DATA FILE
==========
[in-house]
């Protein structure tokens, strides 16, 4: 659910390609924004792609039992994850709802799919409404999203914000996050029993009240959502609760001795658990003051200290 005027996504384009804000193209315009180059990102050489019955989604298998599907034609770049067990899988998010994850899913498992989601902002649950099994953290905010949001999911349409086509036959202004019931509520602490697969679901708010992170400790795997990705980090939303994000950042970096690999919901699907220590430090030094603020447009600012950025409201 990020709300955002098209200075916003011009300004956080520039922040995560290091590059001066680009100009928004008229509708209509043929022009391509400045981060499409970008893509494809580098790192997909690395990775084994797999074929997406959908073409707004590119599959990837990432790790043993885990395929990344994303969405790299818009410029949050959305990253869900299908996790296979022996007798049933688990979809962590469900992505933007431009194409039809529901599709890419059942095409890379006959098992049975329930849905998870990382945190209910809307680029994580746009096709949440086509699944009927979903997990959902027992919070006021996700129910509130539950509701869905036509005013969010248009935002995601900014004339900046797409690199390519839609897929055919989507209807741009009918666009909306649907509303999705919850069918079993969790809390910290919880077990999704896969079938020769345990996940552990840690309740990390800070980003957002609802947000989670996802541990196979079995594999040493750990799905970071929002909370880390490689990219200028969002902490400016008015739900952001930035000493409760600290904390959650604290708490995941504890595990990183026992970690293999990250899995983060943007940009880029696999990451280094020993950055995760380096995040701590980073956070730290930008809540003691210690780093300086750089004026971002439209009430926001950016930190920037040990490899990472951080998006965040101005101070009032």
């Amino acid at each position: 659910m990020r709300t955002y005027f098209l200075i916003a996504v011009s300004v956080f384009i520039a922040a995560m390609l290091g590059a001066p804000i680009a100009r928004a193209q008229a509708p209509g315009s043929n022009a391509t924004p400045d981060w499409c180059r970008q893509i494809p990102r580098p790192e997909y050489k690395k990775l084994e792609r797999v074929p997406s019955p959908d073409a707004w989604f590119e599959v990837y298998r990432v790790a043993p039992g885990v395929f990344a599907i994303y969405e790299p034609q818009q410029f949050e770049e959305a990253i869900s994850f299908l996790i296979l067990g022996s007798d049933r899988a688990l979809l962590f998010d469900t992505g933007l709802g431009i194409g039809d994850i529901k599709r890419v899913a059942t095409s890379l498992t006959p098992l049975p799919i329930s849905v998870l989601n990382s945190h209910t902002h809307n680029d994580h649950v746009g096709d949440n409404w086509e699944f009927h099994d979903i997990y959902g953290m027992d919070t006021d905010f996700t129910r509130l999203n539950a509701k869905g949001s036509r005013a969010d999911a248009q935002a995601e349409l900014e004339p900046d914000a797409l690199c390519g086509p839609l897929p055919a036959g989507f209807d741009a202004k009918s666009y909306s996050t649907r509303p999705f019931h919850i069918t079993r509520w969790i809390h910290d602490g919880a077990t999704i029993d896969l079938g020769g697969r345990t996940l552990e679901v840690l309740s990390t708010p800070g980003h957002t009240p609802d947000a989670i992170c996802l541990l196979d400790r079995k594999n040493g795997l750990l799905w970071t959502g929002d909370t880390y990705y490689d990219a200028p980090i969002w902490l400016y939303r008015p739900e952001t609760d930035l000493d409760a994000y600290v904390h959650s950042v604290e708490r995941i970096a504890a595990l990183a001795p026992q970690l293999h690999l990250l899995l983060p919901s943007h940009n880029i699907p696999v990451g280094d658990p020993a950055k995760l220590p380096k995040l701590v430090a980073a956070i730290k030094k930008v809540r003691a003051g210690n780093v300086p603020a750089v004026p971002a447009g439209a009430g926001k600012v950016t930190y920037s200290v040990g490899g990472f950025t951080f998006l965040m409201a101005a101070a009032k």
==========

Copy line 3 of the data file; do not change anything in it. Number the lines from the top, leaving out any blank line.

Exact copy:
């Amino acid at each position: 659910m990020r709300t955002y005027f098209l200075i916003a996504v011009s300004v956080f384009i520039a922040a995560m390609l290091g590059a001066p804000i680009a100009r928004a193209q008229a509708p209509g315009s043929n022009a391509t924004p400045d981060w499409c180059r970008q893509i494809p990102r580098p790192e997909y050489k690395k990775l084994e792609r797999v074929p997406s019955p959908d073409a707004w989604f590119e599959v990837y298998r990432v790790a043993p039992g885990v395929f990344a599907i994303y969405e790299p034609q818009q410029f949050e770049e959305a990253i869900s994850f299908l996790i296979l067990g022996s007798d049933r899988a688990l979809l962590f998010d469900t992505g933007l709802g431009i194409g039809d994850i529901k599709r890419v899913a059942t095409s890379l498992t006959p098992l049975p799919i329930s849905v998870l989601n990382s945190h209910t902002h809307n680029d994580h649950v746009g096709d949440n409404w086509e699944f009927h099994d979903i997990y959902g953290m027992d919070t006021d905010f996700t129910r509130l999203n539950a509701k869905g949001s036509r005013a969010d999911a248009q935002a995601e349409l900014e004339p900046d914000a797409l690199c390519g086509p839609l897929p055919a036959g989507f209807d741009a202004k009918s666009y909306s996050t649907r509303p999705f019931h919850i069918t079993r509520w969790i809390h910290d602490g919880a077990t999704i029993d896969l079938g020769g697969r345990t996940l552990e679901v840690l309740s990390t708010p800070g980003h957002t009240p609802d947000a989670i992170c996802l541990l196979d400790r079995k594999n040493g795997l750990l799905w970071t959502g929002d909370t880390y990705y490689d990219a200028p980090i969002w902490l400016y939303r008015p739900e952001t609760d930035l000493d409760a994000y600290v904390h959650s950042v604290e708490r995941i970096a504890a595990l990183a001795p026992q970690l293999h690999l990250l899995l983060p919901s943007h940009n880029i699907p696999v990451g280094d658990p020993a950055k995760l220590p380096k995040l701590v430090a980073a956070i730290k030094k930008v809540r003691a003051g210690n780093v300086p603020a750089v004026p971002a447009g439209a009430g926001k600012v950016t930190y920037s200290v040990g490899g990472f950025t951080f998006l965040m409201a101005a101070a009032k």